Coaching takes regular practice.
To be in a coaching culture will take deliberate practice from the top downwards. It needs to be modelled by the CEO and rolled out through the Executive Team down to lower layers of management.
I tell my clients to read Michael Bungay Stanier’s book, ‘The Coaching Habit – Say Less, Ask More and Change the Way You Lead Forever’. This will tell you everything you need to know about building a culture of coaching. Also, listen to the two podcasts I recorded with him here and here. I use Michael’s work as a template for my own coaching conversations with clients. The key is asking open questions – ‘What’s on your mind? And what else? And what else?’ Ask where the challenge is and explore this in detail. Finish by identifying the part of the coaching conversation that has been most useful.
Michael’s follow-up book ‘The Advice Trap’ is also helpful. Fundamentally, if you advise someone, you’re not coaching them. This is frequently in my head when I’m coaching clients. I try hard not to give advice. I may say, ‘Would you like me to tell you what I think?’ Then I’m flagging that what I’m about to say is advice. Or I might say, ‘In your position, this is what I might do’.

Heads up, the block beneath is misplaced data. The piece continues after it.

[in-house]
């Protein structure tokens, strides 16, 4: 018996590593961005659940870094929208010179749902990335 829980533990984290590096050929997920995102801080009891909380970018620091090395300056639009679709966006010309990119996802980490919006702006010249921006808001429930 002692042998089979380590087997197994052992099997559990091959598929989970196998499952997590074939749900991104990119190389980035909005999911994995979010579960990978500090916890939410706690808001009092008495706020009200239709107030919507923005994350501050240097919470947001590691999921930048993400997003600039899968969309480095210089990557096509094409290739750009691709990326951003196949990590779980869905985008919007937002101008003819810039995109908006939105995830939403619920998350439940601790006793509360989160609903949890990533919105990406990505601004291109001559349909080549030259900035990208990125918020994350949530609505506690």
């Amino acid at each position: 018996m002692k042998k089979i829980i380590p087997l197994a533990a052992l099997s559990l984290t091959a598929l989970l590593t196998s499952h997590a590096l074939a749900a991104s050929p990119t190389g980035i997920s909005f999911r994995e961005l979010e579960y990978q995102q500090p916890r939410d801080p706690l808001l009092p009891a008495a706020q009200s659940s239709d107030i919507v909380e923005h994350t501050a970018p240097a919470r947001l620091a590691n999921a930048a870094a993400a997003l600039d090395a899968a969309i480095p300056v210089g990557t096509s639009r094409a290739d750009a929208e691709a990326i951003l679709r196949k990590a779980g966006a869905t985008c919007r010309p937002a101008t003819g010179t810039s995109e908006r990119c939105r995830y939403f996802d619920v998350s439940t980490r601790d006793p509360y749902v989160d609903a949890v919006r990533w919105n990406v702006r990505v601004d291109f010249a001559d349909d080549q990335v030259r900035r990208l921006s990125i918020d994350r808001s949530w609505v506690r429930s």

Embedding coaching into culture.
One thing I recommend is putting in place a peer coaching programme. This will help you spot people that could be your future managers. I’ve dedicated a whole blog to this in the past, as it’s so effective.
Ask every team member if they’d like a coach and, if so, who? Not their immediate boss but someone elsewhere in the business. Very quickly, you’ll start to see the influence map in your organisation. You’ll also develop people’s coaching skills before they are promoted to management.
I’m a great one for building the neural networks of businesses. I’ve prioritised this in the organisations where I’ve been MD. By introducing a peer coaching programme, you’ll see new pathways being forged and relationships being strengthened. It can be so powerful for social cohesion in your business.
- NAVIGATING AND COMMUNICATING CHANGE
- BUILDING COMPANY CULTURE
- CHOOSING THE RIGHT OPPORTUNITIES
- ORGANISING YOUR A-TEAM